On the modern disrupted human microbiome

We’re surrounded, we’re swimming in a sea of factors that disrupt the human microbiome. And two things have happened because of that. One is we’ve lost very important species of the thousands of species in the human GI tract. So, if we compare ourselves to people in Malawi, we have hundreds of fewer species than they do of the healthy gut microbes, because those healthy microbes like lactobacilli and bifidobacteria species are very susceptible to common antibiotics like penicillin or amoxicillin or clarithromycin. 

So we’ve killed them off, we’ve lost them, and those species did things for us. They had effects on mental health, metabolic health, weight, blood sugar, insulin resistance. The other thing that’s happened is when you lose those healthy species, those healthy species competed and suppressed unhealthy, mostly fecal species, stool species. 

If you or your listeners took, let’s say, amoxicillin for a urinary tract infection or for an upper chest infection, you likely lost many species, including lactobacillus reuteri. When you restore it, wonderful things happen. It provokes release of the hormone oxytocin from your brain, the hormone of love and empathy. People say, “I love my partner more. I’m closer to him or her. I want the company of other people more. I’m more generous.” My favourite: “I accept the opinions of other people more readily, even if I disagree.”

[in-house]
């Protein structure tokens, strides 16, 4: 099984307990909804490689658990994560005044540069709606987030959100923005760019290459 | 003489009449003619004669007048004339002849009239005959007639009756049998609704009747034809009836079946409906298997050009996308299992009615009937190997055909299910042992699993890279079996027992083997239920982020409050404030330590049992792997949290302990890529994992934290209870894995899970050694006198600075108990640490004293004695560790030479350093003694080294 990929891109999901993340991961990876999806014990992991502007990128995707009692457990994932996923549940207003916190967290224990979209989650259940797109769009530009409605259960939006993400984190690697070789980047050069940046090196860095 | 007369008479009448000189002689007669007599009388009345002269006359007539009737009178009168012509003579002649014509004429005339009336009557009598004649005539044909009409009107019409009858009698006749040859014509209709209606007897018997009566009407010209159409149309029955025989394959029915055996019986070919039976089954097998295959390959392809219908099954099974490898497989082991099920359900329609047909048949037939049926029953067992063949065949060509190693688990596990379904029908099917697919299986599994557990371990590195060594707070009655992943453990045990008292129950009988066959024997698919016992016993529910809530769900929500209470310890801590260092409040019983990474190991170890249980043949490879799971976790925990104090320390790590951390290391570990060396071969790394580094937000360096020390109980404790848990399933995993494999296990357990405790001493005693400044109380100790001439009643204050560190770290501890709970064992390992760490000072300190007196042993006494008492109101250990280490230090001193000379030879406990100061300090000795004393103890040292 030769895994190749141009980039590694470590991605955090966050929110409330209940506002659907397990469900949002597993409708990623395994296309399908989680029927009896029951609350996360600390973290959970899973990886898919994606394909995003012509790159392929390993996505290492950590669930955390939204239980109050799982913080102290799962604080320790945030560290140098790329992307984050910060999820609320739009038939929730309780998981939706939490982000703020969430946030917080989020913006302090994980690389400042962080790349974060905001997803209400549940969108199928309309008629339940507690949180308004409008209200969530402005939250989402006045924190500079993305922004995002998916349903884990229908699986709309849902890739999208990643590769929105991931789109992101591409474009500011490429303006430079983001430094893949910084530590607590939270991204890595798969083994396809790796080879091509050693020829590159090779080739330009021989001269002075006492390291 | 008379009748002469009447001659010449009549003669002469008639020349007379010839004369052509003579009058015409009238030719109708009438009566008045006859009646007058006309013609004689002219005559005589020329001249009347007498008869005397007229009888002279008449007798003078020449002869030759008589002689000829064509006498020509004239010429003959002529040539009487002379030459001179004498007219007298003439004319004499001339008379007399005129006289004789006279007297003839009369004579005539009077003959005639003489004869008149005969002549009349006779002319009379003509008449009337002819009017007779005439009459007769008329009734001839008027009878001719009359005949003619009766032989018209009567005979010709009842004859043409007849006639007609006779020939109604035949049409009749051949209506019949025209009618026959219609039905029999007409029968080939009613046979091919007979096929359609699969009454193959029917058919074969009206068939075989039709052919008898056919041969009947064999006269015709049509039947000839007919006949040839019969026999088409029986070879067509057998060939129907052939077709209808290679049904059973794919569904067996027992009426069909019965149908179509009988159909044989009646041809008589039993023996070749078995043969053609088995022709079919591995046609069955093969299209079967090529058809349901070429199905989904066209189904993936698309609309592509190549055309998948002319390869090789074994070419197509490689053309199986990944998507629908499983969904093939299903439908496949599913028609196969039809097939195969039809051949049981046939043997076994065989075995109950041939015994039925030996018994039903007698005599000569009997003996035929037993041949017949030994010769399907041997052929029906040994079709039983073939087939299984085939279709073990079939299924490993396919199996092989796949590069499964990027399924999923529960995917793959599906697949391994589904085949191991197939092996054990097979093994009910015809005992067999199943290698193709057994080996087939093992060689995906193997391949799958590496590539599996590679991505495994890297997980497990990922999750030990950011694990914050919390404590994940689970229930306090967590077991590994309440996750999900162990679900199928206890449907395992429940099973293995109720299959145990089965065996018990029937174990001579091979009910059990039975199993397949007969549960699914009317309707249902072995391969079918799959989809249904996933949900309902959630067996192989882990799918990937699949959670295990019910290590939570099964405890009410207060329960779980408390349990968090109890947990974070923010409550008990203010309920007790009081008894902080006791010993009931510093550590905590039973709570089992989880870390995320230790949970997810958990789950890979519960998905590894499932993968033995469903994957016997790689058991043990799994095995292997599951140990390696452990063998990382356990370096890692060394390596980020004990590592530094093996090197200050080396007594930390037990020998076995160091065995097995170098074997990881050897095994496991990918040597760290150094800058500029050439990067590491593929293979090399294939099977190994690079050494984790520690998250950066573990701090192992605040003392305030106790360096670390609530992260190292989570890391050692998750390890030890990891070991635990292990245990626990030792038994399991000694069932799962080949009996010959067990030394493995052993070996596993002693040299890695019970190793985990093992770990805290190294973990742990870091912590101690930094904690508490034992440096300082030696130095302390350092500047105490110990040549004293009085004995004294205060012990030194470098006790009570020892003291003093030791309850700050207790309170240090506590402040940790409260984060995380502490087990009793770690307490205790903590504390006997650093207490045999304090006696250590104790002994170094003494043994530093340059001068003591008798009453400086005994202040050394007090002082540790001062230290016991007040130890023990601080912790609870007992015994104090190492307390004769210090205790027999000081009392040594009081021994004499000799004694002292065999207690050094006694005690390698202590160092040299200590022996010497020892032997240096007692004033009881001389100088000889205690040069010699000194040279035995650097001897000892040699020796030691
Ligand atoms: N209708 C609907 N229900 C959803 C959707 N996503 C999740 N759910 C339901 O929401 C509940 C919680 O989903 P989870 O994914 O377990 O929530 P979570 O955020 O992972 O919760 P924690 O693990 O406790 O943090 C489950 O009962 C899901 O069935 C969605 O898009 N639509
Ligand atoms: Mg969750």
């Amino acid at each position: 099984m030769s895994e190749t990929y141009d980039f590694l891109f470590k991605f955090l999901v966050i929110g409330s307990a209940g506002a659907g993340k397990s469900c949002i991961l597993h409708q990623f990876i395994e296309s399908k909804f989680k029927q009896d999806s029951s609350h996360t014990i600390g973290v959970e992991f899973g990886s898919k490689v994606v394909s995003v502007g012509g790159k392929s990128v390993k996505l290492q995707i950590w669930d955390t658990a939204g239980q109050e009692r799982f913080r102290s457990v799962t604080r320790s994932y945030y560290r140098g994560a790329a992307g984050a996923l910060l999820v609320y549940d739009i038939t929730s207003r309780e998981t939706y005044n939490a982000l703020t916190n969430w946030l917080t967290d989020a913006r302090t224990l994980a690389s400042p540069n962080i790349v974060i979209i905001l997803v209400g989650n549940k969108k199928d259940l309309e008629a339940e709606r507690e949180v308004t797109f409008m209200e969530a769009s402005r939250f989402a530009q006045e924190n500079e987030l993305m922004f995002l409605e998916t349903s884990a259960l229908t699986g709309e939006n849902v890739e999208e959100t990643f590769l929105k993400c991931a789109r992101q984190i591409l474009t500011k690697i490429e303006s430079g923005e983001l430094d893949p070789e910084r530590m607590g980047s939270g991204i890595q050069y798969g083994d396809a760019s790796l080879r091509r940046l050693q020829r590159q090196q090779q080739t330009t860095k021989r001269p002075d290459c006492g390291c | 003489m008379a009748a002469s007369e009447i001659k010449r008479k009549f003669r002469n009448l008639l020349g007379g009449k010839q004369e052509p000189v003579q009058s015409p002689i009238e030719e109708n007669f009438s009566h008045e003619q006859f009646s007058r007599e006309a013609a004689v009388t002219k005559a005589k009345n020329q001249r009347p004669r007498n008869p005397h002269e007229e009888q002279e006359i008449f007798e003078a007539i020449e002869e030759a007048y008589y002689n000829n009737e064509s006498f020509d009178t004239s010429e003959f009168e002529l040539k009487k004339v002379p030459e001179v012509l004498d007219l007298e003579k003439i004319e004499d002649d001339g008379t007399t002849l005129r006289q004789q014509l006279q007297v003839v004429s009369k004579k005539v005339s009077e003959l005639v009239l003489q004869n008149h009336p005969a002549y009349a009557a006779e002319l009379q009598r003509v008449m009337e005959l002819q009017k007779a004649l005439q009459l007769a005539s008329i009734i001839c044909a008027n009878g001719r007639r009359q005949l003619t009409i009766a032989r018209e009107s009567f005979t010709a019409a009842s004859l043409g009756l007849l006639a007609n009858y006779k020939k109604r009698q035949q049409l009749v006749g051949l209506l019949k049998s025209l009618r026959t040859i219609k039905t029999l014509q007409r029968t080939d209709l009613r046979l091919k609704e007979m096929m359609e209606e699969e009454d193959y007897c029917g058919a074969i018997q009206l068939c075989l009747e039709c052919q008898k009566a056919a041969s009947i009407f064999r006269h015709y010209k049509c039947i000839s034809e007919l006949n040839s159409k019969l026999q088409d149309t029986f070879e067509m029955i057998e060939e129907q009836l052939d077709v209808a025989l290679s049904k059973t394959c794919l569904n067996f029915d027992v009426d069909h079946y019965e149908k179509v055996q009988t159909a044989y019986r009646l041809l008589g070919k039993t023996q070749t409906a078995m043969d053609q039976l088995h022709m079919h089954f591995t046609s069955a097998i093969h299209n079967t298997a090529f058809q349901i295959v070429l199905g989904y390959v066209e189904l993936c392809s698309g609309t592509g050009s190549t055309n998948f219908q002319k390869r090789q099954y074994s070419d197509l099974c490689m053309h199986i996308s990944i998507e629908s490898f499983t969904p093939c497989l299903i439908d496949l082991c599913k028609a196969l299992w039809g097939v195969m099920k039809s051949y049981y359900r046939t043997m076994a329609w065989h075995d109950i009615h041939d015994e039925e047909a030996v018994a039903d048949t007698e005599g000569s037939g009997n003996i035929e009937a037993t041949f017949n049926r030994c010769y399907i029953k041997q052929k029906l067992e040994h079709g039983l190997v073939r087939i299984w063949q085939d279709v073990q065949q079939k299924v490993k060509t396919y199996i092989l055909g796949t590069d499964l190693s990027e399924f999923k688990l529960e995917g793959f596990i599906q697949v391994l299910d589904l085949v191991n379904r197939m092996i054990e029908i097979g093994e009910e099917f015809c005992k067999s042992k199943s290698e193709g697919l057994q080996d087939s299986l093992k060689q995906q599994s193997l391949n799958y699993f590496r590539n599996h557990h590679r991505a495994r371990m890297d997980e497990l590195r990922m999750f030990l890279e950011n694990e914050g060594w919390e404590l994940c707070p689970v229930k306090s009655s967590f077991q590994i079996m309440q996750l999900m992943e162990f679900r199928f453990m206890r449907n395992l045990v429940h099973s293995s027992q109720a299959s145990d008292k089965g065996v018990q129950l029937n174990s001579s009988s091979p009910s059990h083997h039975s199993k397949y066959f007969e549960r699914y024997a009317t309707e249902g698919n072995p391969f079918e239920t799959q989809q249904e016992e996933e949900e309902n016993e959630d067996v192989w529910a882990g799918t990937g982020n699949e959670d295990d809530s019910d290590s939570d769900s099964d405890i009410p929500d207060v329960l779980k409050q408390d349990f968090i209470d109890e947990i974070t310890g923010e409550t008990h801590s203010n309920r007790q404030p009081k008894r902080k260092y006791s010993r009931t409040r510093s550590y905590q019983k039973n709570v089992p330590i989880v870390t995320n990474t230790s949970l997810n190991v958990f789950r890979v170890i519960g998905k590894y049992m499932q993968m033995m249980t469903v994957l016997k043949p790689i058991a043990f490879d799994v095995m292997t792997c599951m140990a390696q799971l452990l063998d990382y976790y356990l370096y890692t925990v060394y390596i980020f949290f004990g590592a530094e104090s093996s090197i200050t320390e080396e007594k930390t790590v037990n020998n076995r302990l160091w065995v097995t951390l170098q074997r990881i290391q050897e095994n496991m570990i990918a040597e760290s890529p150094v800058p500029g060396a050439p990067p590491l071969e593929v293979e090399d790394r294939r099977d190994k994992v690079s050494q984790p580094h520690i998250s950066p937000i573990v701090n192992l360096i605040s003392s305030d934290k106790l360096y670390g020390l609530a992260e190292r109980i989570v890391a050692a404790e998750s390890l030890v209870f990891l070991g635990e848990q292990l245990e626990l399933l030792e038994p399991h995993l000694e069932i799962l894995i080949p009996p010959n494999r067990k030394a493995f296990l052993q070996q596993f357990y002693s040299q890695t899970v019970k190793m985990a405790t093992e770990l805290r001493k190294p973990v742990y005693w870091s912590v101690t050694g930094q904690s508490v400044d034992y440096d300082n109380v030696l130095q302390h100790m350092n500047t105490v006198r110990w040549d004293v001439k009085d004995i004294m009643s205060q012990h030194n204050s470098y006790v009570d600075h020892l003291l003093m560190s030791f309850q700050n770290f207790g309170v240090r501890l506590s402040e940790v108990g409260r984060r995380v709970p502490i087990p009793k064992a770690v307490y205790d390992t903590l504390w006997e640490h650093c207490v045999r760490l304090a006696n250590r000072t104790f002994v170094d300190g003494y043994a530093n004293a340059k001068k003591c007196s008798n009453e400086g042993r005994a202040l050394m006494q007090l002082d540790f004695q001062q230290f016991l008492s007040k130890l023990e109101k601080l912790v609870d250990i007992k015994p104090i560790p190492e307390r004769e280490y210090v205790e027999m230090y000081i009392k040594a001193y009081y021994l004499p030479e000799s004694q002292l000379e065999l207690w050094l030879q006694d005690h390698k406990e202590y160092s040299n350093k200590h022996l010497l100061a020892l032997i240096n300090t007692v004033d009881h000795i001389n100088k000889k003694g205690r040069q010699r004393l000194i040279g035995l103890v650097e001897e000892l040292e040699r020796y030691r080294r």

But the ladies love it because it increases dermal collagen. They get smoother, moister skin, and the wrinkles get reduced, particularly crow’s feet and the frown lines start to disappear. Guys love it because there’s a marked surge in strength and muscle mass. I love it because I’m a chronic insomniac. I now sleep like a baby straight through deep, vivid dreams. There’s also an increase in libido. There’s preservation of bone density. There’s acceleration of healing. 

In other words, dramatic life-changing effects. And that’s one microbe, that’s one microbe! One of my favourites, of course. But that’s one microbe. It’s an illustration of extraordinary power, the wonderful things that can happen.

On the major contribution of the human microbiome relating to depression